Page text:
As I am scrambling to take notes and absorb what’s going on, Dovid Cohen fills in a few phrases about the philosophy of the massive yet modest organization.

“We look for people suffering in silence,” he says.

It takes a while to absorb the meaning of “look for.”

Goldberg and Cohen do not sit behind desks and interview “clients.” They go into the streets. They go into homes. They seek out the suffering. They talk to families, who may not want to talk. So they talk to the neighborhood kids. Or they receive reports from teachers who notice a kid coming to school with rotted teeth.

I am amazed at how compactly and unobtrusively Goldberg phrases questions that elicit the truth. I cannot believe how he enters people’s lives without being intrusive.

More than anything, I cannot believe how comprehensive his knowledge is. Walking the slums of Jerusalem with Goldberg is something like a mad ride in an amusement park. Sudden, unpredictable shifts and jerks pull me here, now there, now all the way round. We are walking to one address; suddenly an unkempt child appears and Goldberg knows him. He gives him a smile and some of his trademark balloons, whereupon the young face lights up and before I know it we are in his home. Goldberg tells the mother about a free distribution of clothing that night at a nearby bomb shelter. Back to the original address. No one home. Knock next door to find out where they are. Telephone calls won’t help — these are people without telephones.

“Tell them to contact Goldberg. Chaim Goldberg. They’ll know.”

Three homes in six minutes. Speed is of the essence. The poor of Jerusalem are too numerous for leisurely visits.

When I first met Goldberg — it’s only 20 minutes ago — he handed me his daily statement from his bank: 700 shekels, 1,500 shekels, 200 shekels, 900 shekels; the list goes on. Behind each of these checks is a personal visit on the daily two-hour tour. “Leibedig!” keeps ringing in my ears. The favorite word of Jerusalem kindergarten teachers, leibedig! means be lively! enthusiastic! quick!

Goldberg is very quick. Decisive. Shrewd.

Of course, good decisions about family issues cannot be made in two minutes. Goldberg’s two-hour daily round, filled with two-to-five minute stops, is akin to the Sunday football game, which is but the climax of hours of daily practice the rest of the week. Goldberg has three unlisted telephone numbers. He works them late into the night, every night. People call him with cases and he calls others to investigate, or he seeks matching funds, or discusses a case with another charity. As I say, he’s shrewd. He routinely asks a wife’s maiden name. Does she come from an old Jerusalemite family whose “occupation” is begging — schnorring?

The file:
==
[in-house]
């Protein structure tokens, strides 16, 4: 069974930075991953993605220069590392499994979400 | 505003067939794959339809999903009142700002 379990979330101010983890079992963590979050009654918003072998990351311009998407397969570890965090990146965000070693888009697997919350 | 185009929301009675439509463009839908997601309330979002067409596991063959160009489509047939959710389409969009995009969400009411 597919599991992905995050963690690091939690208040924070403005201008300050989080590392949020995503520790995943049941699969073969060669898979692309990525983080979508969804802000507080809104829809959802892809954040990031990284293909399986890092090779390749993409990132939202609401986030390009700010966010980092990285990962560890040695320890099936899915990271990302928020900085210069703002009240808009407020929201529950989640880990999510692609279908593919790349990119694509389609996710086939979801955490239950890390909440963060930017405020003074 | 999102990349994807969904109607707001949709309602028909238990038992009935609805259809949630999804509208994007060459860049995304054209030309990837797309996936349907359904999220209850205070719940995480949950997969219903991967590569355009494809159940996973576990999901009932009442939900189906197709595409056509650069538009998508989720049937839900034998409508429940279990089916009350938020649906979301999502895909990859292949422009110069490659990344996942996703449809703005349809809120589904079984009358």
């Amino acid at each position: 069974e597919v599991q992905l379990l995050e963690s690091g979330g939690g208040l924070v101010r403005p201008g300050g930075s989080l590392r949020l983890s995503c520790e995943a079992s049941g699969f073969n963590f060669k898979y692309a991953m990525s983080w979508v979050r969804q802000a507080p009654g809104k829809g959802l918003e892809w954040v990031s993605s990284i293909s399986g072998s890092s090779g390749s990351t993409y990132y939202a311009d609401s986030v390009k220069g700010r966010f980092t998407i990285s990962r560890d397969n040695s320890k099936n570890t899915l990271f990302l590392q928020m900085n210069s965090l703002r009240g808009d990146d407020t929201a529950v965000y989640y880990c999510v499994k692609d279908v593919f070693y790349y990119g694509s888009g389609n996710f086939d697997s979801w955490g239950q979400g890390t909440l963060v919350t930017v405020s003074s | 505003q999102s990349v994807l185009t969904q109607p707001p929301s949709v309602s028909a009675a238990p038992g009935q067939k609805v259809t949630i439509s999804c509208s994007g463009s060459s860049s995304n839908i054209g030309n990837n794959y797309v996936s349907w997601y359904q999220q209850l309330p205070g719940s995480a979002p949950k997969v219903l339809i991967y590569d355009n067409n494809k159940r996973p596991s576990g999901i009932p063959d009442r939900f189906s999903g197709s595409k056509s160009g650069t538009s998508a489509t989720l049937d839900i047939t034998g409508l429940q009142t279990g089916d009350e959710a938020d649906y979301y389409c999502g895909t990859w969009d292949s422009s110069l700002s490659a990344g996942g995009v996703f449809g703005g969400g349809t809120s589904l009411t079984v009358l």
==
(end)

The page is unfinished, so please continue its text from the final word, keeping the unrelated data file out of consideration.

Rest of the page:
He knows all the schnorrers and he’s not interested in them. His purpose is not to feed a habit. He knows to whom to say “no,” and that’s why he’s trusted implicitly by supporters around the world.

His purpose is to help families genuinely afflicted by an unexpected misfortune or by a major disfunction, such as mental illness, physical handicap, lack of earning skills or the breadwinner’s imprisonment.

He also knows not to be the sole support. He helps a bride and groom from an impoverished family with $5,000 — if the young couple secures $5,000 in matching funds (from friends, family, whomever). He provides a family moving from a hovel to better quarters with the transition expenses. He provides unheated homes with electric heaters (the day after my tour he expects a shipment of 100 of them). He replaces refrigerators that do not work, paints a 700-square-foot apartment to make it more livable for its family of five, and fixes a burst water
heater.

He also knows when not to give money.

He seems to have collapsed 35 years of trial-and-error in U.S. government poverty policy into one rule, both complex and simple: The way out of poverty is not the same for everyone. To some, you give money; they will know what to do with it. To others, you do not give money; they will only waste it. For those who cannot handle money wisely, you pay the water heater repairman directly, or hire the painter yourself, or open a line of credit at a local grocery, specifying that it covers only nutritious foods. In such a case, a family never sees money — but the children get the foods they need.